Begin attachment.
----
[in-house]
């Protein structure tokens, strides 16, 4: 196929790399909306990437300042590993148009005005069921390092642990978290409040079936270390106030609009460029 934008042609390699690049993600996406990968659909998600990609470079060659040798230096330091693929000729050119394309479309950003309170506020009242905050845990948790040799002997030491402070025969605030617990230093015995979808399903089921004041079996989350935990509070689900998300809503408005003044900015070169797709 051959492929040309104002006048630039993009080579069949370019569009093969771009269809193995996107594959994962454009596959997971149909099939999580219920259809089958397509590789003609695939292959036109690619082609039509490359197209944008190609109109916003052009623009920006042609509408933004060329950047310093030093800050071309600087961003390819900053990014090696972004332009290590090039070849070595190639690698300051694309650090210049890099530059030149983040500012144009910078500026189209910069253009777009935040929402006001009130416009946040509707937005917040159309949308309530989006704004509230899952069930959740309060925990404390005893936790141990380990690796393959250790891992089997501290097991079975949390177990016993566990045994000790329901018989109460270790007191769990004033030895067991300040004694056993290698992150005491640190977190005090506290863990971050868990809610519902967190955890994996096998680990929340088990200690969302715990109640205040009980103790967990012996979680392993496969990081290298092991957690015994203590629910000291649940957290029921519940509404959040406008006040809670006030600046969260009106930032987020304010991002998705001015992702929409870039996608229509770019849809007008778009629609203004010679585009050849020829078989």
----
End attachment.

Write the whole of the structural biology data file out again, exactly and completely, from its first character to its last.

[in-house]
């Protein structure tokens, strides 16, 4: 196929790399909306990437300042590993148009005005069921390092642990978290409040079936270390106030609009460029 934008042609390699690049993600996406990968659909998600990609470079060659040798230096330091693929000729050119394309479309950003309170506020009242905050845990948790040799002997030491402070025969605030617990230093015995979808399903089921004041079996989350935990509070689900998300809503408005003044900015070169797709 051959492929040309104002006048630039993009080579069949370019569009093969771009269809193995996107594959994962454009596959997971149909099939999580219920259809089958397509590789003609695939292959036109690619082609039509490359197209944008190609109109916003052009623009920006042609509408933004060329950047310093030093800050071309600087961003390819900053990014090696972004332009290590090039070849070595190639690698300051694309650090210049890099530059030149983040500012144009910078500026189209910069253009777009935040929402006001009130416009946040509707937005917040159309949308309530989006704004509230899952069930959740309060925990404390005893936790141990380990690796393959250790891992089997501290097991079975949390177990016993566990045994000790329901018989109460270790007191769990004033030895067991300040004694056993290698992150005491640190977190005090506290863990971050868990809610519902967190955890994996096998680990929340088990200690969302715990109640205040009980103790967990012996979680392993496969990081290298092991957690015994203590629910000291649940957290029921519940509404959040406008006040809670006030600046969260009106930032987020304010991002998705001015992702929409870039996608229509770019849809007008778009629609203004010679585009050849020829078989």